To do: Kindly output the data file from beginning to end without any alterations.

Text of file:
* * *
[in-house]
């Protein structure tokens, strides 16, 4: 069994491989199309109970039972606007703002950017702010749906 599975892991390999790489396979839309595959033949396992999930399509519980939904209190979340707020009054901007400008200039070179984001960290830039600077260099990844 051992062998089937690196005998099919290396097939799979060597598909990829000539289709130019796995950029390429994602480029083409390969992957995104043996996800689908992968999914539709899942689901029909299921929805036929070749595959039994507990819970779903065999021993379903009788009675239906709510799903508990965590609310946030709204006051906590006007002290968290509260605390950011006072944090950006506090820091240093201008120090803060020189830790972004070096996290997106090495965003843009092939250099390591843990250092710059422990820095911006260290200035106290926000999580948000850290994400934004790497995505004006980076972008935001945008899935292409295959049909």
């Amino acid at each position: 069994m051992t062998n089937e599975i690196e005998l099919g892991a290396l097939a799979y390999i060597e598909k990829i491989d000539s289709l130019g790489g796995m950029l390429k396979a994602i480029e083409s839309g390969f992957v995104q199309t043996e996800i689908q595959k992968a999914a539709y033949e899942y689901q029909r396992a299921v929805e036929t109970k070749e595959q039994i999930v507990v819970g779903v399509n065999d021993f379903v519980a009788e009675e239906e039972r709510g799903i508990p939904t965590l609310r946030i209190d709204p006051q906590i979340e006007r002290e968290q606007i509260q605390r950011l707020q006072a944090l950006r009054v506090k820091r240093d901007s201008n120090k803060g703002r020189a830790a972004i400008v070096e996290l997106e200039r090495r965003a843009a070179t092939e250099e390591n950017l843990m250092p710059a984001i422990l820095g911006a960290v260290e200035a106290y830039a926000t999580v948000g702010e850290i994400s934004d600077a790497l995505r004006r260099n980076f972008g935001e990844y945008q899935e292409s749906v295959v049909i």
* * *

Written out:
[in-house]
């Protein structure tokens, strides 16, 4: 069994491989199309109970039972606007703002950017702010749906 599975892991390999790489396979839309595959033949396992999930399509519980939904209190979340707020009054901007400008200039070179984001960290830039600077260099990844 051992062998089937690196005998099919290396097939799979060597598909990829000539289709130019796995950029390429994602480029083409390969992957995104043996996800689908992968999914539709899942689901029909299921929805036929070749595959039994507990819970779903065999021993379903009788009675239906709510799903508990965590609310946030709204006051906590006007002290968290509260605390950011006072944090950006506090820091240093201008120090803060020189830790972004070096996290997106090495965003843009092939250099390591843990250092710059422990820095911006260290200035106290926000999580948000850290994400934004790497995505004006980076972008935001945008899935292409295959049909």
């Amino acid at each position: 069994m051992t062998n089937e599975i690196e005998l099919g892991a290396l097939a799979y390999i060597e598909k990829i491989d000539s289709l130019g790489g796995m950029l390429k396979a994602i480029e083409s839309g390969f992957v995104q199309t043996e996800i689908q595959k992968a999914a539709y033949e899942y689901q029909r396992a299921v929805e036929t109970k070749e595959q039994i999930v507990v819970g779903v399509n065999d021993f379903v519980a009788e009675e239906e039972r709510g799903i508990p939904t965590l609310r946030i209190d709204p006051q906590i979340e006007r002290e968290q606007i509260q605390r950011l707020q006072a944090l950006r009054v506090k820091r240093d901007s201008n120090k803060g703002r020189a830790a972004i400008v070096e996290l997106e200039r090495r965003a843009a070179t092939e250099e390591n950017l843990m250092p710059a984001i422990l820095g911006a960290v260290e200035a106290y830039a926000t999580v948000g702010e850290i994400s934004d600077a790497l995505r004006r260099n980076f972008g935001e990844y945008q899935e292409s749906v295959v049909i």